The ATO can easily see if you have made a mistake in your GST return by data matching your income tax return. For instance, they can check the sales lodged in Business Activity Statements with the figures lodged in your income tax return.

BLOG: Common GST mistakes

Sales

The amount of sales and GST collected on sales can vary depending on the basis you select. If you elect to report GST on a cash basis, you must include all payments you received during the period.

If you account for non-cash (accrual) basis, you account for the full amount of GST payable on the sale on the sale whenever the earlier you invoice or receive payments.

  • Most commonly, the GST free sales (if any) is not recorded correctly in your BAS reports. Although, your GST liability will not change by reporting your GST free sales, it assists the ATO to cross check that you have reported the correct numbers.
  • You do not report the following for total sales and do not pay any GST on the following receipts:
    • Loans
    • Transfer between accounts
    • Private money or money from hobbies
    • Other entity income (for example income belonging to another business structure)
    • Salary, wages and other employment income.
    • Trust and partnership distributions
    • Capital subscription – (for example money received by a company for shares issued)
    • Amounts for suppliers made under a PAYG voluntary agreement, unless the supply is to a business that is fully entitled to GST credits for the supply.

Purchases

The most common errors reported under purchases or GST credits claimed can be:

  • Bank fees. Generally the bank does not charge GST on annual fees, monthly fees, loan establishment fees etc.. Accordingly, no GST to be claimed.
  • Residential rental property: Expenses relating to residential rental properties are not subject to GST.
  • Statutory payments or Government payments: Generally, payments made to the Government are GST free. (for example: land tax, council rates, ASIC fees, water rates etc...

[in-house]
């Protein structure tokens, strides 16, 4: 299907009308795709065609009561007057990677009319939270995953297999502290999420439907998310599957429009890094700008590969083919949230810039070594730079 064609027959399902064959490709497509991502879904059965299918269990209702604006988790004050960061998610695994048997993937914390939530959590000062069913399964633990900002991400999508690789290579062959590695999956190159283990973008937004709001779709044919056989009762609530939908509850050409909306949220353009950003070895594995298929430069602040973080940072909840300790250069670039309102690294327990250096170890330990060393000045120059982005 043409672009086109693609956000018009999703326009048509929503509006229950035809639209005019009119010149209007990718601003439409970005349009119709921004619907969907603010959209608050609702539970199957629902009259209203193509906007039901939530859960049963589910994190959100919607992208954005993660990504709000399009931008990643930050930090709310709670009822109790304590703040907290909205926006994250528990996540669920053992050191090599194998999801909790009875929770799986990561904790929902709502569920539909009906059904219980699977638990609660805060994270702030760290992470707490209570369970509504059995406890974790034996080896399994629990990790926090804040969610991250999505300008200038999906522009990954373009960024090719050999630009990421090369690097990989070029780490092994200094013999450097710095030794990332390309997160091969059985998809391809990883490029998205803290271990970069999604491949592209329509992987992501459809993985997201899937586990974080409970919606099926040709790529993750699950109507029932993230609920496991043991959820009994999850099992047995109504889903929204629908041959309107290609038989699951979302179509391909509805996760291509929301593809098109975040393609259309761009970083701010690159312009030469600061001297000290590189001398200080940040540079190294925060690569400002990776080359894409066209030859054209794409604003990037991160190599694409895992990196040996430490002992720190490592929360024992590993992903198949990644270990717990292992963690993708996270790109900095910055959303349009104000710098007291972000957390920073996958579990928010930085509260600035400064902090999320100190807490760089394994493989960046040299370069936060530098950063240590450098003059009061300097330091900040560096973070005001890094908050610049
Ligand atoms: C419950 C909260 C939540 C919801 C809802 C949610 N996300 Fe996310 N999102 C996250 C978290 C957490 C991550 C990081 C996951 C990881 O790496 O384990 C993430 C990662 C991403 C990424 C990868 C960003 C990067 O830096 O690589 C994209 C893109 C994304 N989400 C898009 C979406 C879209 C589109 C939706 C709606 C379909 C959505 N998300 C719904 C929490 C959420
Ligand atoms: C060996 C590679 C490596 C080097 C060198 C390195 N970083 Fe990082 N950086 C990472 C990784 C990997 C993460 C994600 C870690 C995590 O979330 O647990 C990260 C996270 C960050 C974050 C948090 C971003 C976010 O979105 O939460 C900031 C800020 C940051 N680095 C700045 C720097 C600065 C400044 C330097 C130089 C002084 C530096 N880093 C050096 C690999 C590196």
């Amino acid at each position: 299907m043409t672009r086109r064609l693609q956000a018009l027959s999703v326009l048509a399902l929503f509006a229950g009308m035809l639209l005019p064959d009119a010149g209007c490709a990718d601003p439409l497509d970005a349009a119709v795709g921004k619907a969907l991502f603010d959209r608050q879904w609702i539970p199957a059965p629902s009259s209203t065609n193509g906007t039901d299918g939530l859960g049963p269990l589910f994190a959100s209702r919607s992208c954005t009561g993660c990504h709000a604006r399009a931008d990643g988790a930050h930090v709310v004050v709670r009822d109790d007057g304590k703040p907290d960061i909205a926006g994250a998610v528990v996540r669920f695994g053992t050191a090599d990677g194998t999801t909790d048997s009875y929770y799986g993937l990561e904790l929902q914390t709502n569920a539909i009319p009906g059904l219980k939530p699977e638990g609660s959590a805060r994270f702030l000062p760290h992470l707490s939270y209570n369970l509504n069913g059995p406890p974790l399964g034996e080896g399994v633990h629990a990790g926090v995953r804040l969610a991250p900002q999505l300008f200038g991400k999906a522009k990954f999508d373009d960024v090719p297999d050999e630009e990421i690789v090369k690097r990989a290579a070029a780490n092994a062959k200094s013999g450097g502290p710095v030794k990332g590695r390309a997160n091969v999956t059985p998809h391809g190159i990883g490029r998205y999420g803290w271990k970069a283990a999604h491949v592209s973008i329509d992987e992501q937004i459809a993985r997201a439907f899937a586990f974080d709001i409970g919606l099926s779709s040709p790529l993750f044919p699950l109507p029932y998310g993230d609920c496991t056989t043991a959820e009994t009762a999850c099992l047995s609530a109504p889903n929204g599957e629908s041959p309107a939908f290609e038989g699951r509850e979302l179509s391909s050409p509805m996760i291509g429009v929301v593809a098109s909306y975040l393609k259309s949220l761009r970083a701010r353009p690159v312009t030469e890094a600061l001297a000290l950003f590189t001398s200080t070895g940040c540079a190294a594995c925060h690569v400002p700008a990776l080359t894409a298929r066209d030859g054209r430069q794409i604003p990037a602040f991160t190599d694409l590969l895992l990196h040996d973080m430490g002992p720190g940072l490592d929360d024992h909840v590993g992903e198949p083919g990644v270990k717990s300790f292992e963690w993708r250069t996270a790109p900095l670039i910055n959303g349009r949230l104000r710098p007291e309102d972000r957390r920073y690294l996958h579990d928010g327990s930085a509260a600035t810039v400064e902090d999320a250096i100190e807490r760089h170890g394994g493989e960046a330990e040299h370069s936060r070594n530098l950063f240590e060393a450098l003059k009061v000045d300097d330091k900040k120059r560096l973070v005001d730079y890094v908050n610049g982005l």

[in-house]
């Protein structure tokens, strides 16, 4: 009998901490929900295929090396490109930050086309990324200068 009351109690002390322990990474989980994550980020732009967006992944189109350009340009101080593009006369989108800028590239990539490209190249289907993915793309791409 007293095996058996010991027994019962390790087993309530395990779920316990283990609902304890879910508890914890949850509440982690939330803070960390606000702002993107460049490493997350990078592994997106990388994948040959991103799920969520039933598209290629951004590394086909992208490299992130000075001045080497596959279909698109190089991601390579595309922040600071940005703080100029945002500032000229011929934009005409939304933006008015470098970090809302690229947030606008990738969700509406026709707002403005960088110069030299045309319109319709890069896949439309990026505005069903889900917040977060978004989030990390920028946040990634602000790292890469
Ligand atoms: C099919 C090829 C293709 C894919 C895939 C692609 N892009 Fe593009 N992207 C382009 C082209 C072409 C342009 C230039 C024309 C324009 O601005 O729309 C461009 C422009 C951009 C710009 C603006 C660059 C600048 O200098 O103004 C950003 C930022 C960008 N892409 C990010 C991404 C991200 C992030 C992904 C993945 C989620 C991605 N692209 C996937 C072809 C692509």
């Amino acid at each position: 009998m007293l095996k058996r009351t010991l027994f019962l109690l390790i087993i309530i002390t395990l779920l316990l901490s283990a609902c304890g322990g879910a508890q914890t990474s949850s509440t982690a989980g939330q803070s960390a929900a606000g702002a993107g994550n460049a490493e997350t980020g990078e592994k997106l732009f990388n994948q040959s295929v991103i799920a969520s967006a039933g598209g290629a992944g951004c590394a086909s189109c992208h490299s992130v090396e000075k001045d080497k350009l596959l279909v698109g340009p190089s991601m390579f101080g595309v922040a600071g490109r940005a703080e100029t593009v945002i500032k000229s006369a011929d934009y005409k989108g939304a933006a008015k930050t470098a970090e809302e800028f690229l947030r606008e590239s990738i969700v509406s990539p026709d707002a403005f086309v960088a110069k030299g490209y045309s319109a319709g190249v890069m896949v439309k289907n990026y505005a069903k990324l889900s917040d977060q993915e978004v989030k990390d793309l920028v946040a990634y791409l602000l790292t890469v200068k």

• Insurance payments: You will find a stamp duty component on your insurance policy which is not subject to GST. Accordingly, the GST on insurance payment is not necessarily 1/11th of the total amount.
  • Government grant: Any government payments like Research and Development Concession or Fuel Tax Credits are not subject to GST.
  • Employee Payments and On-costs: Wages and superannuation payments do not include GST. However, workcover payments are insurance payments and GST is to be claimed on the them other than the stamp duty component.
  • Entertainment expenses: Unless you are registered to lodge annual Fringe Benefits Returns. You will not be eligible for any GST credits on entertainment payments.
  • Motor Vehicle: If you purchase a car with a value of more the luxury car limit (Other than commercial vehicles), the GST claim is limit to a maximum amount.
  • Sole traders and partnerships: If you are claiming for expenses that are used for both business and private. You are required to make the relevant adjustments to exclude the private usage.
  • Private expenses: No GST is claimable on private expenses.
  • Council Rates, Land Tax and Water Rates: These costs are not subject any GST.

Praba Ganeshan can be contacted on 03 9793 7233 to arrange a meeting to discuss any of the above.

This article provides information general advice only.